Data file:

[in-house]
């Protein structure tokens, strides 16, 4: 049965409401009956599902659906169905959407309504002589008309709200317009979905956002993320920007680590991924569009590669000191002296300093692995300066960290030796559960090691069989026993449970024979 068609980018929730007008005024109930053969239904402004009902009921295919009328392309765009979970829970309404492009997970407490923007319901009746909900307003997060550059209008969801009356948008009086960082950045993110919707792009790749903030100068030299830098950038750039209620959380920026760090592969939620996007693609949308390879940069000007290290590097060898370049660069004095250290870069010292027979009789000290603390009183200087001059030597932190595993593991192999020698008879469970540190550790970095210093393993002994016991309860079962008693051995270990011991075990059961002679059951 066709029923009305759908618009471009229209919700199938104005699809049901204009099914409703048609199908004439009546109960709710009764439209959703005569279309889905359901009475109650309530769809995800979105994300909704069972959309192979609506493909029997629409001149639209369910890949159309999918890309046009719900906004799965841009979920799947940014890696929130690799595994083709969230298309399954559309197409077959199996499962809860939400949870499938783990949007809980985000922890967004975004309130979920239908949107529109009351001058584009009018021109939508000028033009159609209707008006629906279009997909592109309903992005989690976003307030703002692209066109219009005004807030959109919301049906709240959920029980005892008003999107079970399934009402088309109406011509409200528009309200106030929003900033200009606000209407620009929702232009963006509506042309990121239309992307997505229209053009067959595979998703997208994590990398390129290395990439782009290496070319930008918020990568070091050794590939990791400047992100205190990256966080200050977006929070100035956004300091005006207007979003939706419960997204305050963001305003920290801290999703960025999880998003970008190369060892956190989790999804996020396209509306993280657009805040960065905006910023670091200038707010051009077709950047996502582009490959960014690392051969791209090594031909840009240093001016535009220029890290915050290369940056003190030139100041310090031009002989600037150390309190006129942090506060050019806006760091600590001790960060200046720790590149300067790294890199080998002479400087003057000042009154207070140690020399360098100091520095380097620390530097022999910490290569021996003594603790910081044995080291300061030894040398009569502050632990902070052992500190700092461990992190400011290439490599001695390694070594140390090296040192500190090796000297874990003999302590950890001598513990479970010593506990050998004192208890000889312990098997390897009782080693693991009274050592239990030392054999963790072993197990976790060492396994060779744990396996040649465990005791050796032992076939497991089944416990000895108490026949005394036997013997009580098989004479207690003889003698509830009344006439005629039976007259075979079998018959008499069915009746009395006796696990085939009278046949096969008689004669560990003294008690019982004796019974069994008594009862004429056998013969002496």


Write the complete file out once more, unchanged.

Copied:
[in-house]
């Protein structure tokens, strides 16, 4: 049965409401009956599902659906169905959407309504002589008309709200317009979905956002993320920007680590991924569009590669000191002296300093692995300066960290030796559960090691069989026993449970024979 068609980018929730007008005024109930053969239904402004009902009921295919009328392309765009979970829970309404492009997970407490923007319901009746909900307003997060550059209008969801009356948008009086960082950045993110919707792009790749903030100068030299830098950038750039209620959380920026760090592969939620996007693609949308390879940069000007290290590097060898370049660069004095250290870069010292027979009789000290603390009183200087001059030597932190595993593991192999020698008879469970540190550790970095210093393993002994016991309860079962008693051995270990011991075990059961002679059951 066709029923009305759908618009471009229209919700199938104005699809049901204009099914409703048609199908004439009546109960709710009764439209959703005569279309889905359901009475109650309530769809995800979105994300909704069972959309192979609506493909029997629409001149639209369910890949159309999918890309046009719900906004799965841009979920799947940014890696929130690799595994083709969230298309399954559309197409077959199996499962809860939400949870499938783990949007809980985000922890967004975004309130979920239908949107529109009351001058584009009018021109939508000028033009159609209707008006629906279009997909592109309903992005989690976003307030703002692209066109219009005004807030959109919301049906709240959920029980005892008003999107079970399934009402088309109406011509409200528009309200106030929003900033200009606000209407620009929702232009963006509506042309990121239309992307997505229209053009067959595979998703997208994590990398390129290395990439782009290496070319930008918020990568070091050794590939990791400047992100205190990256966080200050977006929070100035956004300091005006207007979003939706419960997204305050963001305003920290801290999703960025999880998003970008190369060892956190989790999804996020396209509306993280657009805040960065905006910023670091200038707010051009077709950047996502582009490959960014690392051969791209090594031909840009240093001016535009220029890290915050290369940056003190030139100041310090031009002989600037150390309190006129942090506060050019806006760091600590001790960060200046720790590149300067790294890199080998002479400087003057000042009154207070140690020399360098100091520095380097620390530097022999910490290569021996003594603790910081044995080291300061030894040398009569502050632990902070052992500190700092461990992190400011290439490599001695390694070594140390090296040192500190090796000297874990003999302590950890001598513990479970010593506990050998004192208890000889312990098997390897009782080693693991009274050592239990030392054999963790072993197990976790060492396994060779744990396996040649465990005791050796032992076939497991089944416990000895108490026949005394036997013997009580098989004479207690003889003698509830009344006439005629039976007259075979079998018959008499069915009746009395006796696990085939009278046949096969008689004669560990003294008690019982004796019974069994008594009862004429056998013969002496």